ASSOCIATIONS OF THE LIMB FAT TO TRUNK FAT RATIO WITH MARKERS OF CARDIOMETABOLIC RISK IN ELDERLY MEN AND WOMEN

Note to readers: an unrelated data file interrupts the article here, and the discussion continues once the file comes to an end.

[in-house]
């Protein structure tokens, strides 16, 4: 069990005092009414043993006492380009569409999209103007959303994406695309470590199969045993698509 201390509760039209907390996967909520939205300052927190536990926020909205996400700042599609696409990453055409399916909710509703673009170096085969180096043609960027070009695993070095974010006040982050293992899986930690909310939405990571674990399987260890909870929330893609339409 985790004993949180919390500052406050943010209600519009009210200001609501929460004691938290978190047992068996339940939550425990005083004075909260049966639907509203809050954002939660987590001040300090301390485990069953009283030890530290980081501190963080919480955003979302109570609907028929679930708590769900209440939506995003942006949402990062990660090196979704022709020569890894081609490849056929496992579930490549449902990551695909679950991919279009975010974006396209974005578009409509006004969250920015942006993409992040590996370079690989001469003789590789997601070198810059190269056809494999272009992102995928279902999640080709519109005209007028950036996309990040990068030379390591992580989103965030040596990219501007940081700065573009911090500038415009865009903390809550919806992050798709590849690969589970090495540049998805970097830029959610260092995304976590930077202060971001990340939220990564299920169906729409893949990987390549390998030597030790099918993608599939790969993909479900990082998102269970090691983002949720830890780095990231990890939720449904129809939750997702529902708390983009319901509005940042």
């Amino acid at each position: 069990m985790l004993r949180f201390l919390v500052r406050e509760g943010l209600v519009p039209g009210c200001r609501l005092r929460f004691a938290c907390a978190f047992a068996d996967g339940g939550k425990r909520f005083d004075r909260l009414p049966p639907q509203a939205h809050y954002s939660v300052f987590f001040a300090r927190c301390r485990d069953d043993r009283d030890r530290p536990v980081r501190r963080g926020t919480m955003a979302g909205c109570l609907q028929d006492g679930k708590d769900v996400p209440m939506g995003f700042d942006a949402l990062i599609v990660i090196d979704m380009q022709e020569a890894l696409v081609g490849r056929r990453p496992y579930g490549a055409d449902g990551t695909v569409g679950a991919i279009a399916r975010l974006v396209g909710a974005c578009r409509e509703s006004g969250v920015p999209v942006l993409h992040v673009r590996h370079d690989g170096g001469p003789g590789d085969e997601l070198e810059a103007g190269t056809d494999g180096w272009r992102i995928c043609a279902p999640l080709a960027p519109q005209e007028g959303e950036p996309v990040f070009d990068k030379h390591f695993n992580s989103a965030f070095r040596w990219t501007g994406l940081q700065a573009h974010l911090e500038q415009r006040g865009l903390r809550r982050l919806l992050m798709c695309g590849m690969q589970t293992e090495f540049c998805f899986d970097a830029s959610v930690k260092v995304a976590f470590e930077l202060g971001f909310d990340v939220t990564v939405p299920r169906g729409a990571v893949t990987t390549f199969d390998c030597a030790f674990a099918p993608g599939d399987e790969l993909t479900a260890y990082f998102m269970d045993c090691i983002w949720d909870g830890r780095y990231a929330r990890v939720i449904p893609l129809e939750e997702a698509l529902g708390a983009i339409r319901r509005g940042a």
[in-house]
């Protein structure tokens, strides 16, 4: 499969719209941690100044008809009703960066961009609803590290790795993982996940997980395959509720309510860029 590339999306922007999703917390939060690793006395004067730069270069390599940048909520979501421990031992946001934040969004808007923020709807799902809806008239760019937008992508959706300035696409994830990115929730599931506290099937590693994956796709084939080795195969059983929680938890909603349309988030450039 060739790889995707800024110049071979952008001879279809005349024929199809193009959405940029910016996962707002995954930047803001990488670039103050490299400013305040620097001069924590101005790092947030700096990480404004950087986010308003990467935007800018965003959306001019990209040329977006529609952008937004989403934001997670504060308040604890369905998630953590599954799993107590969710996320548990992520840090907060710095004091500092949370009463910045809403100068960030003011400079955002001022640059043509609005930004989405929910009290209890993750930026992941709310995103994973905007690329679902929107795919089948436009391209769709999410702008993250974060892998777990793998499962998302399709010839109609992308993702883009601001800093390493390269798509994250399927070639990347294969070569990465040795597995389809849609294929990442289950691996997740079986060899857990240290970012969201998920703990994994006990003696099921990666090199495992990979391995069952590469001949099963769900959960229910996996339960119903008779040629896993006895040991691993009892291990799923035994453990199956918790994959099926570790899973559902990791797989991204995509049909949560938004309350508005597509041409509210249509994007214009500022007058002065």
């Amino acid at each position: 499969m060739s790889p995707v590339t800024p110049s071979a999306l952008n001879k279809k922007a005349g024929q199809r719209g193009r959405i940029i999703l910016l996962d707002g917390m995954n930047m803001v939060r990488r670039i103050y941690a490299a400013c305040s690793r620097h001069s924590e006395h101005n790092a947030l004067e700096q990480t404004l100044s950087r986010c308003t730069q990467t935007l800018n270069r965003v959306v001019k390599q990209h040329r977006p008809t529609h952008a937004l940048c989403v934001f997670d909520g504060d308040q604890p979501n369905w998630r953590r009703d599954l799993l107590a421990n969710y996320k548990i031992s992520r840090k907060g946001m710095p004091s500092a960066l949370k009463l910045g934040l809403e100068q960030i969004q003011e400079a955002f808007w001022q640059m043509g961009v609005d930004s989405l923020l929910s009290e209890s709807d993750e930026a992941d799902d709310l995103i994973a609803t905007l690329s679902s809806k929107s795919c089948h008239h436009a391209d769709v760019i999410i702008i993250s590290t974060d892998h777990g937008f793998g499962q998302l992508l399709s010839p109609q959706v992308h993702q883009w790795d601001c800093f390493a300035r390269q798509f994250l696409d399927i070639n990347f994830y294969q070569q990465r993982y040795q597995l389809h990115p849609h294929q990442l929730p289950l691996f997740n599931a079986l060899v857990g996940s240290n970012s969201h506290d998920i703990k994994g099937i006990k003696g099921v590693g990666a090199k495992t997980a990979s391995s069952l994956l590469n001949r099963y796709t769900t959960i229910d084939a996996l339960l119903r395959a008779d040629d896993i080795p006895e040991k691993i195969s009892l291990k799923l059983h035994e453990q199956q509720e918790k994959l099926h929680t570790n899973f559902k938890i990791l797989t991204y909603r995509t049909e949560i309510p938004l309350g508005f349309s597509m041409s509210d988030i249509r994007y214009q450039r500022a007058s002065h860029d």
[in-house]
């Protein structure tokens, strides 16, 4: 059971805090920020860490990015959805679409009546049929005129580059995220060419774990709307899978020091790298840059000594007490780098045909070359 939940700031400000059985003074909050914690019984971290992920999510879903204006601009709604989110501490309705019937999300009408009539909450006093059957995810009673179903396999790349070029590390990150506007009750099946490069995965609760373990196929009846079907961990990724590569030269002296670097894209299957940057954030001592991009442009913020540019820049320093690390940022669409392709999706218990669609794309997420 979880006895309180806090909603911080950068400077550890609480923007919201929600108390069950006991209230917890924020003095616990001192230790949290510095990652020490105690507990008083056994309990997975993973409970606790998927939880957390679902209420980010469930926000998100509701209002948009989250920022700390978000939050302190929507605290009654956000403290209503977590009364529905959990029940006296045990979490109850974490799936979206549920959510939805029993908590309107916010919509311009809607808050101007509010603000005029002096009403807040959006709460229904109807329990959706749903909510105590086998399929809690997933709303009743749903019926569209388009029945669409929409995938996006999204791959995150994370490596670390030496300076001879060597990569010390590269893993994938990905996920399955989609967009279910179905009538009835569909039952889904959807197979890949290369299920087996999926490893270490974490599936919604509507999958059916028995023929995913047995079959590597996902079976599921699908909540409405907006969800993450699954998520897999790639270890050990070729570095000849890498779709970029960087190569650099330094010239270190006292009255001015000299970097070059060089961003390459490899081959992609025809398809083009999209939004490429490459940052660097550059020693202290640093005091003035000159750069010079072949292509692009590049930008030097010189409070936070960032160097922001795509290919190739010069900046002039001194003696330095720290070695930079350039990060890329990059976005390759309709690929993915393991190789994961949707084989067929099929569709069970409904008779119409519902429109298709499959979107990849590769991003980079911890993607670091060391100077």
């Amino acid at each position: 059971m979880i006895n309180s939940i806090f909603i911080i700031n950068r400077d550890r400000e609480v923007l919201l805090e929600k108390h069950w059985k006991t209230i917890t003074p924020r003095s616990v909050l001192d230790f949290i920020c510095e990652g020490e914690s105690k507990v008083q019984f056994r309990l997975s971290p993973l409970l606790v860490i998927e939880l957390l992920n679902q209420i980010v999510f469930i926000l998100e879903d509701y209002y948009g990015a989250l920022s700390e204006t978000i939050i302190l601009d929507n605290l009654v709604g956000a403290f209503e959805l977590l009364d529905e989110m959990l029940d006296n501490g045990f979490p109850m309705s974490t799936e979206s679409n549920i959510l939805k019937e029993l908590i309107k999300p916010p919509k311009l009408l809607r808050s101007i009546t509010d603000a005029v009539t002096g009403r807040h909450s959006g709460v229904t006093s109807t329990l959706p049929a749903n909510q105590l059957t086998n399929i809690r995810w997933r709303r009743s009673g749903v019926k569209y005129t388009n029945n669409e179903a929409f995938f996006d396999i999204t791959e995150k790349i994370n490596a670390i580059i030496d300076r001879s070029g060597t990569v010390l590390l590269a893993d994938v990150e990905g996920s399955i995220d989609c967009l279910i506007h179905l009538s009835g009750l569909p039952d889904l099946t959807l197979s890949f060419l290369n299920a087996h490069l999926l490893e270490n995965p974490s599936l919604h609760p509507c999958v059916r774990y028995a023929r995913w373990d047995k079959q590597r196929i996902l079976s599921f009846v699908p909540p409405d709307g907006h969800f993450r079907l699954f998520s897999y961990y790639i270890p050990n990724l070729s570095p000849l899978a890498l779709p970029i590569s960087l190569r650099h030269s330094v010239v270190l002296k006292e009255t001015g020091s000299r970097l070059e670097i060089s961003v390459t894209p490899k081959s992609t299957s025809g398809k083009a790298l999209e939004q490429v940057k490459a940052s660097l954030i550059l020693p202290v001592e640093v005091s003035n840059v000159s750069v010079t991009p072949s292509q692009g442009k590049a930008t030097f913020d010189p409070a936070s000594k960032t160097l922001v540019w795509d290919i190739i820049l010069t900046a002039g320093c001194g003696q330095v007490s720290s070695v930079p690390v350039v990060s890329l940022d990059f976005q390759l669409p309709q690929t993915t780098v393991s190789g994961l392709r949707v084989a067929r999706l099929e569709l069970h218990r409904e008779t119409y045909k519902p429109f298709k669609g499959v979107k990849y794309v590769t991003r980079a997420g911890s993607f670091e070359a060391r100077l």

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Background: It has been reported that the ratio of limb fat to trunk fat (LF/TF) is associated with markers of cardiometabolic risk in elderly men and women. However, it is unknown if LF/TF is associated with cardiometabolic risk beyond that explained by LF and TF independently. Objective: To determine if LF/TF is associated with markers of cardiometabolic risk in elderly men and women after control for LF and TF. A secondary objective was to examine the independent associations of LF and TF with markers of cardiometabolic risk. Methods: Subjects included abdominally obese men (n=58) and women (n=78) between 60 and 80 years of age. Regional adiposity was quantified using magnetic resonance imaging. Insulin resistance, fasting glucose, HDL-cholesterol, plasma triglycerides and adiponectin were determined. Regression analyses and partial correlations were used to assess the independent associations between variables. Results: After control for potential confounders, TF was positively associated with fasting glucose, insulin resistance and plasma triglycerides, and negatively associated with HDL-cholesterol (p<0.05). These associations were strengthened after further control for LF (p<0.05). LF was not associated with any marker of cardiometabolic risk after control for potential confounders (p>0.05). However, after further control for TF, LF was positively associated with HDL-cholesterol and negatively associated with plasma triglycerides (p<0.05). Plasma adiponectin was independently associated with both LF and TF in elderly women (p<0.05) but was not independently associated with either depot in elderly men (p>0.05). LF/TF was not associated with any marker of cardiometabolic risk after control for LF and TF. Conclusions: These results suggest that it is the absolute, rather than relative amounts of LF and TF which have the greatest influence on cardiometabolic risk in elderly men and women. Further, these results suggest that the associations between plasma adiponectin and regional adiposity are significantly influenced by sex in elderly men and women.